On a bright Tuesday in February, Natalie, Mary and myself descended on Juneau Projects’ studio for a tech session on laser cutting with Ben Sadler. Laser cutting is something I’ve wanted to try for a while, so it was great to get the chance to have a go as part of the Fellowship.
We’d downloaded Inkscape (open source software) beforehand, so we were ready to jump right in. Ben talked us through the process step by step. First, we created a file and drew our shape or design. A red line would tell the laser cutter to cut all the way through, a black line would cut surface detail, and a green line would create a surface engrave, which is good for text or filling in details.
I’m a total novice when it comes to any kind of digital drawing. Inkscape’s tools are apparently similar to Illustrator, but I have no clue how to use that either, so I really was starting from scratch. I did manage to create a stars and planets design using circles and lines, though, so I was happy. We saved the files, adjusted the speed and depth for the material we were using, and Ben uploaded them to the laser cutter.
First, we used wood. It was amazing watching the laser cutting my design. We stood around watching the sparks fly and lines appear. Next, we tried it with perspex. Ben used fluorescent perspex, so when the light hit it, it really glowed, especially along the surface lines that had been etched in.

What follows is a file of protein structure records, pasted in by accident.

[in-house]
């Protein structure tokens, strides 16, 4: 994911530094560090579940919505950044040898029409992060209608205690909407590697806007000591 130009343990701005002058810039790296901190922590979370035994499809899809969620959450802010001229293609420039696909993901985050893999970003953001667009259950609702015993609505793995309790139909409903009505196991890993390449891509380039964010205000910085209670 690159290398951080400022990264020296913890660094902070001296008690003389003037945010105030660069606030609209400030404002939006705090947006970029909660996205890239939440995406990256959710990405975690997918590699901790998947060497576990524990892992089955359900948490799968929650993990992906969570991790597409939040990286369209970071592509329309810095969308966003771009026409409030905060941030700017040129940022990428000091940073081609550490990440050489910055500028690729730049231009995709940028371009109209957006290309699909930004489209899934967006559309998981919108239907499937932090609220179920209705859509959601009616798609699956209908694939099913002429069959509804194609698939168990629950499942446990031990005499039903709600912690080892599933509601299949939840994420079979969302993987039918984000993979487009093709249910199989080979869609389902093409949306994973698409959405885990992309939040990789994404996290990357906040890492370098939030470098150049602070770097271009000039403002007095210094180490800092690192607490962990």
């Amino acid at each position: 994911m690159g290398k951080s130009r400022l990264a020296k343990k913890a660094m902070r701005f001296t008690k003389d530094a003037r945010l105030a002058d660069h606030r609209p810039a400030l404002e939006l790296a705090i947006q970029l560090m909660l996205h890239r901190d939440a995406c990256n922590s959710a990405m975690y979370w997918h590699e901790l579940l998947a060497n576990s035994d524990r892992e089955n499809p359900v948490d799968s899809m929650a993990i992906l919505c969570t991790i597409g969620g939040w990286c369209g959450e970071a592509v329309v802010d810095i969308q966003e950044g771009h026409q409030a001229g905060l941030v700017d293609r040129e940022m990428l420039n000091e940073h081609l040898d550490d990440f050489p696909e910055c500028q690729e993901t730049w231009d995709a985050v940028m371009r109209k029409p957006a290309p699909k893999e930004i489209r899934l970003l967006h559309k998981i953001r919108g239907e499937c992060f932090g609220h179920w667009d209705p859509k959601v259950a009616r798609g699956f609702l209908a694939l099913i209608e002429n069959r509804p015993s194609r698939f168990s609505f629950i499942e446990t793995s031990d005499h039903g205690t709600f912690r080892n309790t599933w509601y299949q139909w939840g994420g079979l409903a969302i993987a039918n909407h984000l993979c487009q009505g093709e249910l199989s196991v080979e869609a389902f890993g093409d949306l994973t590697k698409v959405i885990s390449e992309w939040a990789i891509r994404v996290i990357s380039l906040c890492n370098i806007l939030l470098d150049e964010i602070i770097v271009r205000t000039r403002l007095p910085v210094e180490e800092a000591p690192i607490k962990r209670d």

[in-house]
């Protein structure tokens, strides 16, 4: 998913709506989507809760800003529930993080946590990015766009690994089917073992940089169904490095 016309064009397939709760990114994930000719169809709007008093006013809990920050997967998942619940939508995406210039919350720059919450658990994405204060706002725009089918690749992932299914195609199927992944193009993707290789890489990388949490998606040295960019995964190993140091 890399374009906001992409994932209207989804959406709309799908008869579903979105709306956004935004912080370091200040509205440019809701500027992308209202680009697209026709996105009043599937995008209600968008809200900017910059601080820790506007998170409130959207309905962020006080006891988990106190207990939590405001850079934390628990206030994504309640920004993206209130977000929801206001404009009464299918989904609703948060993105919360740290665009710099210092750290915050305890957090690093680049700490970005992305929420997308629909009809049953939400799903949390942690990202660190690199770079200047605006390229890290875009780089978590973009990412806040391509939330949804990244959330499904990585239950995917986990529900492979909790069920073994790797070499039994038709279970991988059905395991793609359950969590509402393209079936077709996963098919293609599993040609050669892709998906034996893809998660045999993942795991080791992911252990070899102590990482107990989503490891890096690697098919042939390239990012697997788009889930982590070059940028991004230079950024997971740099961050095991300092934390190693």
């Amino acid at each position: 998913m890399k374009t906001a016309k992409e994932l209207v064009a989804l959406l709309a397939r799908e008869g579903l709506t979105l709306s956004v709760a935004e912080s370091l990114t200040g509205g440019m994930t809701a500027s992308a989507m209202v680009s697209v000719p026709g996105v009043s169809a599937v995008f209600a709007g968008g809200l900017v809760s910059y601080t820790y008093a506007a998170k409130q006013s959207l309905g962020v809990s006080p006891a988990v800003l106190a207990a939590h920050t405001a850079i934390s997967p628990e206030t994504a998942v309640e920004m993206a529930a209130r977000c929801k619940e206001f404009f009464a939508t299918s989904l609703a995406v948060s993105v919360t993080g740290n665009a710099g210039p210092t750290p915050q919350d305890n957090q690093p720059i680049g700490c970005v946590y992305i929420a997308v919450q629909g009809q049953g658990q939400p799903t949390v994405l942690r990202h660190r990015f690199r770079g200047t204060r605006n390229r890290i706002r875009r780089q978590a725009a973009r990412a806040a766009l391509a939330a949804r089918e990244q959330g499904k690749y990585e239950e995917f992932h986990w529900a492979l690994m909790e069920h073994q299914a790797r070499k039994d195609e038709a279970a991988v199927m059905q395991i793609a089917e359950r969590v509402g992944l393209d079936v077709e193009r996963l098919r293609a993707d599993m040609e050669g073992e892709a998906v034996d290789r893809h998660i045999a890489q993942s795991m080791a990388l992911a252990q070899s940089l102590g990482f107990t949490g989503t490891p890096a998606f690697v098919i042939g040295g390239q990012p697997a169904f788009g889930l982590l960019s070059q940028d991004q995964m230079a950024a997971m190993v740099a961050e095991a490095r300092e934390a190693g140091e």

I’d had a few ideas about what I wanted to work on during the Fellowship, and one of these involved a wooden or cardboard box with designs cut into it. So the wooden lasercut was a test for that. But when I saw the perspex, and the way it came alive in the light, I knew that was the way to go.
Throughout the Fellowship, at the Residential, during tech and mentoring sessions, I’ve found certain things have leapt out at me, inspiring new ideas and prompting further enquiry. I guess it’s a bonus side effect of being introduced to new ways of working, new technologies, and spending time around and having discussions with different artists from so many disciplines. It feels like the learning I take from this will be way bigger than the sum of its parts.